3 out of 5 stars.
How does one even begin to end the greatest cinematic franchise of all time, one that has been going for 42 years strong? It’s a herculean task, but it’s one that with “Star Wars Episode IX: The Rise of Skywalker,” director and co-writer J.J. Abrams approaches more with the intent of trying to satisfy as many fans as possible, as opposed to telling a coherent story.
At the start of “The Rise of Skywalker,” it’s apparent that some time has passed since the end of Episode VIII, “The Last Jedi.” Emperor Palpatine (Ian McDiarmid), that pesky old coot who Darth Vader threw into the core of the second Death Star at the end of “Return of the Jedi,” is back from the dead, and both the Resistance and Supreme Leader Kylo Ren (Adam Driver) are searching for him. Meanwhile Rey (Daisy Ridley) is continuing her Jedi training under the tutelage of General Leia Organa (Carrie Fisher), but is plagued by a darkness emerging from within her.
The aforementioned cast is joined by main characters from the previous two films in the sequel trilogy, including former First Order stormtrooper-turned-Resistance-hero Finn (John Boyega), hotshot Resistance pilot Poe Dameron (Oscar Isaac), Chewbacca (Joonas Suotamo), and our droid friends BB-8, R2-D2, and C-3PO (Anthony Daniels). There’s also a handful of new characters joining the action, like First Order Allegiant General Pryde (Richard E. Grant), Zorii Bliss (Keri Russell), a sketchy figure from Poe’s past, and Jannah (Naomi Ackie), who ends up joining the Resistance cause.
As you can likely tell from all that, this is a very full movie, and that is perhaps its biggest flaw. There is admittedly a lot of ground to cover, and the film drops us right into the middle of the story, but Abrams never gives the audience a moment to breathe. That’s all well and good for the action scenes, but there are several moments that should have had a lot more emotional weight than they do because Abrams blows right by them to move on to the next thing. Whereas “The Force Awakens” and “The Last Jedi” both felt more character-driven, “The Rise of Skywalker” is more plot-driven, with so much exposition that even the opening crawl feels like it has a lot of explaining to do. Even so, “The Rise of Skywalker” leaves the audience with more questions than answers, and some plot points and characters are sidelined in the process. One of the most frustrating of these is Rose Tico (Kelly Marie Tran), who played a major role in “The Last Jedi” but here is given literally nothing of importance to say or do.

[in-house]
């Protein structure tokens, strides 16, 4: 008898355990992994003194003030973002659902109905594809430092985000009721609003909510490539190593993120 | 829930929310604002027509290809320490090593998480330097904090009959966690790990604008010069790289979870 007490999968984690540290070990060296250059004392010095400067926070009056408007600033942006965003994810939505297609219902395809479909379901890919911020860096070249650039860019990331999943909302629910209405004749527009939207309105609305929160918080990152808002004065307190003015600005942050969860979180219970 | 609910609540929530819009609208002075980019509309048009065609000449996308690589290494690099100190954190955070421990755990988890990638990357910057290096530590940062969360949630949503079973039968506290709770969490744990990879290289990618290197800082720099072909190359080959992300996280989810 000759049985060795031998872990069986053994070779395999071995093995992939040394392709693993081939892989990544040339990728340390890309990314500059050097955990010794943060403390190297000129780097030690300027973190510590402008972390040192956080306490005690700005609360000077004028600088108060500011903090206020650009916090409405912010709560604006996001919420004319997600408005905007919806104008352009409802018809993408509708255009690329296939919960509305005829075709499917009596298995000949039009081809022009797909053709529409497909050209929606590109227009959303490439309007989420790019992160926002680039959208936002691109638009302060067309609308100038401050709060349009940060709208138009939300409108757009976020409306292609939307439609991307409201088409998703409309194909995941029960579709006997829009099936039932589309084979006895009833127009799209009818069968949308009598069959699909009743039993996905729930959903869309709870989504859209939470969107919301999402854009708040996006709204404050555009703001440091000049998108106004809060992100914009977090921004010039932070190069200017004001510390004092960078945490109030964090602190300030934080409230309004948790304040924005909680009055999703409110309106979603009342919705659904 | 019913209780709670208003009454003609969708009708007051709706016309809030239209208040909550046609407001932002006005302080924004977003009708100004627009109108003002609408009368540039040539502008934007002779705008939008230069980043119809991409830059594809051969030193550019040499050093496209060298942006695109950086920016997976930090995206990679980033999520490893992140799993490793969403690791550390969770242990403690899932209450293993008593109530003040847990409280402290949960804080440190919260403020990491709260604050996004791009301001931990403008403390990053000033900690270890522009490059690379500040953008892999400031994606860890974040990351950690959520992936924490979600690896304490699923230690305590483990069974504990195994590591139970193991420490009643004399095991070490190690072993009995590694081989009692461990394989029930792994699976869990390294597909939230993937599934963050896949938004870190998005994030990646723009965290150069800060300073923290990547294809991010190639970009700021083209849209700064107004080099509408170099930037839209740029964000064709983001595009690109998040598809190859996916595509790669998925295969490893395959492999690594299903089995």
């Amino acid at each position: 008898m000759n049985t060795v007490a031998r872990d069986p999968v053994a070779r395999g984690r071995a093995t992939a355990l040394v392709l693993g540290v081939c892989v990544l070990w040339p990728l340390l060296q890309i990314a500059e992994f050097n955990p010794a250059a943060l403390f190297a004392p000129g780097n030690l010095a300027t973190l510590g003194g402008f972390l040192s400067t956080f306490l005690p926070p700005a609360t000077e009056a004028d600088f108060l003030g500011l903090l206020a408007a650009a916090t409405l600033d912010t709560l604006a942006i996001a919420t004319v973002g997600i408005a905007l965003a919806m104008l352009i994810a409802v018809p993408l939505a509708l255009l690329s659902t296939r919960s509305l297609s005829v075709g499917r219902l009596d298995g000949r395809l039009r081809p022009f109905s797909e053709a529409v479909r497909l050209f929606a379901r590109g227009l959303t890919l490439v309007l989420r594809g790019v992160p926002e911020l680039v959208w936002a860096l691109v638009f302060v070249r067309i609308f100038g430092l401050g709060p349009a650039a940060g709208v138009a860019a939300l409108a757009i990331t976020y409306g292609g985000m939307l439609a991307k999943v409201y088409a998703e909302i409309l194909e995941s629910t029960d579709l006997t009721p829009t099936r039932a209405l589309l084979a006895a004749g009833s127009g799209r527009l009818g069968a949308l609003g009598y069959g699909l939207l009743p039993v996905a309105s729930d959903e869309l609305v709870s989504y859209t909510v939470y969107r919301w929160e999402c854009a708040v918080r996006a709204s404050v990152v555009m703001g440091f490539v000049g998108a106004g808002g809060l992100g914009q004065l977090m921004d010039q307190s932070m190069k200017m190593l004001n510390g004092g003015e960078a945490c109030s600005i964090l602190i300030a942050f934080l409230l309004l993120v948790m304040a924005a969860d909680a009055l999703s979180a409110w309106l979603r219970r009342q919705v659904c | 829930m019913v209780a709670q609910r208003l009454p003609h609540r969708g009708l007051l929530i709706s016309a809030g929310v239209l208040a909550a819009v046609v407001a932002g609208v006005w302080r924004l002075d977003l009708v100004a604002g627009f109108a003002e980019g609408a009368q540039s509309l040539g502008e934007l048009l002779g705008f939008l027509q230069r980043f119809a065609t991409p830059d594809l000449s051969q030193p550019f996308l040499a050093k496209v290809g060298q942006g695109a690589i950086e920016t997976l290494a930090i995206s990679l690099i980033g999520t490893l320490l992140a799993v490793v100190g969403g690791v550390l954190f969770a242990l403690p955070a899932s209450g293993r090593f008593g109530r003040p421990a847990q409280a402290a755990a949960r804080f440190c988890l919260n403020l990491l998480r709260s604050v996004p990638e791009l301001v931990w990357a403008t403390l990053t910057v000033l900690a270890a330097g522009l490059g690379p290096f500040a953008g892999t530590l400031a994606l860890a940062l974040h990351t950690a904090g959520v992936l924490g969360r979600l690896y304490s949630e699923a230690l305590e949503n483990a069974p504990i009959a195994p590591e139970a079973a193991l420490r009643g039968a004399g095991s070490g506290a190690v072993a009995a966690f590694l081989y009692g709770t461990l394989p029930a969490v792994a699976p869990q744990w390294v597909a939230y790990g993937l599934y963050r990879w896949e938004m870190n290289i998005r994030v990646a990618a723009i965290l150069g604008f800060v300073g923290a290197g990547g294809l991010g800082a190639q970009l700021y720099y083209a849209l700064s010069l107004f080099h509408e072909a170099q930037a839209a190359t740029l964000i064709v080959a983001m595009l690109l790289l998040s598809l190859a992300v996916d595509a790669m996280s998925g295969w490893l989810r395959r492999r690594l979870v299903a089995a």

But when the film does take a second to be in the moment, it’s really great, and a lot of those moments revolve around Rey and Kylo Ren/Ben Solo. Their dynamic has been by far the most interesting aspect of the sequel trilogy since “The Force Awakens” and it continues to be here, with Rey and Kylo both struggling with the light and dark inside them, and the choices they made in the past. Their bond allows us to see the Force used in new and exciting ways, and Ridley and Driver give some of the best performances of the entire saga. The film also reaches an at least semi-satisfying conclusion to Leia’s story, using cut scenes of Fisher from “The Force Awakens” that look a little stiff but overall fit into the movie very well.
But there are also a lot of pieces of this movie that don’t fit together well, given what came before. Rather than continuing the story than “The Last Jedi” writer and director Rian Johnson set up in Episode VIII, Abrams, who wrote and directed Episode VII, seems more set on continuing his own story. There are things that are changed, issues that were explored and resolved in “The Last Jedi” that are reopened in this movie, and things that are just straight up ignored. It constantly feels like Abrams is bending the story to please every fan theory in existence, rather than tell a story that makes sense both on its own and within the scope of both the sequel trilogy and the entire Skywalker saga. Again, some of it is fantastic, and there is a beautiful scene toward the end of the film that feels like a culmination of what has come before. But there are a lot of things that aren’t great and come off as painfully fan servicey. Character choices feel more like regression than steps forward, and the inability to allow our protagonist to stand on her own is frustrating. And while the themes and messages of the previous Star Wars movies are clear, with this one, they are not.
“The Rise of Skywalker” is going to have its fans and its detractors. But then again, doesn’t every Star Wars movie? The constant discourse will never go away, and that, like this film itself, can be both a blessing and a curse. Right now, it’s a stretch for me to say that this is a satisfying conclusion to the Skywalker saga. But then again, this saga has technically concluded twice before. Who’s to say that in another ten years, Disney won’t want to revisit the Skywalkers? In the meantime, as a new era of Star Wars content looms on the horizon, we have this beautiful, flawed, maddening, and insane movie to keep us on our toes.
Runtime: 141 minutes. Rated PG-13.